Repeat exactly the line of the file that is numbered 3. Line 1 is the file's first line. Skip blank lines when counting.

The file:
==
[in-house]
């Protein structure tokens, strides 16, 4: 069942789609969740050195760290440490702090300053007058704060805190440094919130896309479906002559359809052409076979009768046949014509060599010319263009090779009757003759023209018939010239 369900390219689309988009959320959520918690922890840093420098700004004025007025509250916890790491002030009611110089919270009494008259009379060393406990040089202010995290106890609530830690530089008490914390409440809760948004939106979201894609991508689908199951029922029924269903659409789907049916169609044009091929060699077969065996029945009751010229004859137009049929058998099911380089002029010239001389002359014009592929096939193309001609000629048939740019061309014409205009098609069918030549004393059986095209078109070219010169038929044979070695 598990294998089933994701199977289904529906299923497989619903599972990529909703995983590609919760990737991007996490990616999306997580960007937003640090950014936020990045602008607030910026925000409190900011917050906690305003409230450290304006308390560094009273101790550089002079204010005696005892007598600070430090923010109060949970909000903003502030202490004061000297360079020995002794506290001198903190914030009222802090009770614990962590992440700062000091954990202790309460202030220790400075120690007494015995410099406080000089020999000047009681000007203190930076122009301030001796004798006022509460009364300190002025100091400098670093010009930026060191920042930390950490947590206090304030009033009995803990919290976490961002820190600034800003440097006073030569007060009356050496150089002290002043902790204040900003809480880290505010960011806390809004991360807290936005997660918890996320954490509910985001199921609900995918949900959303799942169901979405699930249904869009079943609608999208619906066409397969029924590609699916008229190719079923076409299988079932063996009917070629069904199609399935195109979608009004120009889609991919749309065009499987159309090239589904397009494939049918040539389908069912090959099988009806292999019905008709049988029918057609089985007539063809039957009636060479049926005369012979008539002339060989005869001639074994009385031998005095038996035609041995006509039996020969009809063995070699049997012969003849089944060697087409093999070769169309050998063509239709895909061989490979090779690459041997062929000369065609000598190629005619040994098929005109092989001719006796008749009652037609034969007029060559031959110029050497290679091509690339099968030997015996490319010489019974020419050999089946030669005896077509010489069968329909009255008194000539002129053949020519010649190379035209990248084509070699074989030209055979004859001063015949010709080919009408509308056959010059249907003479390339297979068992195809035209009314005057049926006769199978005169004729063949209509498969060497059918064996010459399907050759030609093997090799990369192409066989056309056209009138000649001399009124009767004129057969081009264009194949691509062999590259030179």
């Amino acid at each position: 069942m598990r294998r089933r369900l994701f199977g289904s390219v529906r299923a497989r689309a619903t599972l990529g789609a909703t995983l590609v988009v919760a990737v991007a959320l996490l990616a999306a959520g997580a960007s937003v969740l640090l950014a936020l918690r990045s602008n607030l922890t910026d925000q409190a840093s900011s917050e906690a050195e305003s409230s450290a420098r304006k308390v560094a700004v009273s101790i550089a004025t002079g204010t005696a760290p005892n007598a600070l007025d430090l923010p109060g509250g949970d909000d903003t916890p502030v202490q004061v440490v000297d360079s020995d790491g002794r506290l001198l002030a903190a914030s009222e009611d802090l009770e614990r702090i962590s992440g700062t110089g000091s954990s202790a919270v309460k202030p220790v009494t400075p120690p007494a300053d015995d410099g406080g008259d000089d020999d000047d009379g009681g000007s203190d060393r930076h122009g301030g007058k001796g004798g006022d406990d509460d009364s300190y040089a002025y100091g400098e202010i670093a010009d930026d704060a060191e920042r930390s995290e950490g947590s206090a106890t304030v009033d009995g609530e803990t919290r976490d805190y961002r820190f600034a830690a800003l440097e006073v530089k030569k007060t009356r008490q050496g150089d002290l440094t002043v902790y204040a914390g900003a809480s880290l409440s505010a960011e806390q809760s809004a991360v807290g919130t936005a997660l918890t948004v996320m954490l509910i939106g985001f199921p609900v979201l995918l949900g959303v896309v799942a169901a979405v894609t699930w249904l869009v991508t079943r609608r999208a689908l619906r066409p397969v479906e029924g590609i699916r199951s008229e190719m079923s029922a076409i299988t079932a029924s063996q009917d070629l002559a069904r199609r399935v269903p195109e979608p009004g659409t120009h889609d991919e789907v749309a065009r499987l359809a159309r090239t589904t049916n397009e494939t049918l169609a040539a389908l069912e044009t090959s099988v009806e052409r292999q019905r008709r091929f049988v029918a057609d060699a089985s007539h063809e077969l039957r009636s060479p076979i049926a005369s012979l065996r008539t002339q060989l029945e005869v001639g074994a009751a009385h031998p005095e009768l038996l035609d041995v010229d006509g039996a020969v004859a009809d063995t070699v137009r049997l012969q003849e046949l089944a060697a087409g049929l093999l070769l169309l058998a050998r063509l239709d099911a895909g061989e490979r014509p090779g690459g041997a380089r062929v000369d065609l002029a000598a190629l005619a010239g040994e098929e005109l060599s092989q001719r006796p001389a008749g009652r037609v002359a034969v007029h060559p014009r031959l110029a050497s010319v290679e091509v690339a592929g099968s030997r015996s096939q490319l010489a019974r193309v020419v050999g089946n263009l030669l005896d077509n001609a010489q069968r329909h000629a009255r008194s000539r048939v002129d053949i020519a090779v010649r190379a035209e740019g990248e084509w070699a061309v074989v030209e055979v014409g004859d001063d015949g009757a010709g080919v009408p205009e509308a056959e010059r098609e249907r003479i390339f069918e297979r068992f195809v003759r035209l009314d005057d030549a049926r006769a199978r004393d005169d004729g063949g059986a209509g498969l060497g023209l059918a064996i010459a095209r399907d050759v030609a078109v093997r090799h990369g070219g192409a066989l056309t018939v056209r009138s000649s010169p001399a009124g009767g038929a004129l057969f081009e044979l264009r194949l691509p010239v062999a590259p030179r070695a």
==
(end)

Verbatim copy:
């Amino acid at each position: 069942m598990r294998r089933r369900l994701f199977g289904s390219v529906r299923a497989r689309a619903t599972l990529g789609a909703t995983l590609v988009v919760a990737v991007a959320l996490l990616a999306a959520g997580a960007s937003v969740l640090l950014a936020l918690r990045s602008n607030l922890t910026d925000q409190a840093s900011s917050e906690a050195e305003s409230s450290a420098r304006k308390v560094a700004v009273s101790i550089a004025t002079g204010t005696a760290p005892n007598a600070l007025d430090l923010p109060g509250g949970d909000d903003t916890p502030v202490q004061v440490v000297d360079s020995d790491g002794r506290l001198l002030a903190a914030s009222e009611d802090l009770e614990r702090i962590s992440g700062t110089g000091s954990s202790a919270v309460k202030p220790v009494t400075p120690p007494a300053d015995d410099g406080g008259d000089d020999d000047d009379g009681g000007s203190d060393r930076h122009g301030g007058k001796g004798g006022d406990d509460d009364s300190y040089a002025y100091g400098e202010i670093a010009d930026d704060a060191e920042r930390s995290e950490g947590s206090a106890t304030v009033d009995g609530e803990t919290r976490d805190y961002r820190f600034a830690a800003l440097e006073v530089k030569k007060t009356r008490q050496g150089d002290l440094t002043v902790y204040a914390g900003a809480s880290l409440s505010a960011e806390q809760s809004a991360v807290g919130t936005a997660l918890t948004v996320m954490l509910i939106g985001f199921p609900v979201l995918l949900g959303v896309v799942a169901a979405v894609t699930w249904l869009v991508t079943r609608r999208a689908l619906r066409p397969v479906e029924g590609i699916r199951s008229e190719m079923s029922a076409i299988t079932a029924s063996q009917d070629l002559a069904r199609r399935v269903p195109e979608p009004g659409t120009h889609d991919e789907v749309a065009r499987l359809a159309r090239t589904t049916n397009e494939t049918l169609a040539a389908l069912e044009t090959s099988v009806e052409r292999q019905r008709r091929f049988v029918a057609d060699a089985s007539h063809e077969l039957r009636s060479p076979i049926a005369s012979l065996r008539t002339q060989l029945e005869v001639g074994a009751a009385h031998p005095e009768l038996l035609d041995v010229d006509g039996a020969v004859a009809d063995t070699v137009r049997l012969q003849e046949l089944a060697a087409g049929l093999l070769l169309l058998a050998r063509l239709d099911a895909g061989e490979r014509p090779g690459g041997a380089r062929v000369d065609l002029a000598a190629l005619a010239g040994e098929e005109l060599s092989q001719r006796p001389a008749g009652r037609v002359a034969v007029h060559p014009r031959l110029a050497s010319v290679e091509v690339a592929g099968s030997r015996s096939q490319l010489a019974r193309v020419v050999g089946n263009l030669l005896d077509n001609a010489q069968r329909h000629a009255r008194s000539r048939v002129d053949i020519a090779v010649r190379a035209e740019g990248e084509w070699a061309v074989v030209e055979v014409g004859d001063d015949g009757a010709g080919v009408p205009e509308a056959e010059r098609e249907r003479i390339f069918e297979r068992f195809v003759r035209l009314d005057d030549a049926r006769a199978r004393d005169d004729g063949g059986a209509g498969l060497g023209l059918a064996i010459a095209r399907d050759v030609a078109v093997r090799h990369g070219g192409a066989l056309t018939v056209r009138s000649s010169p001399a009124g009767g038929a004129l057969f081009e044979l264009r194949l691509p010239v062999a590259p030179r070695a």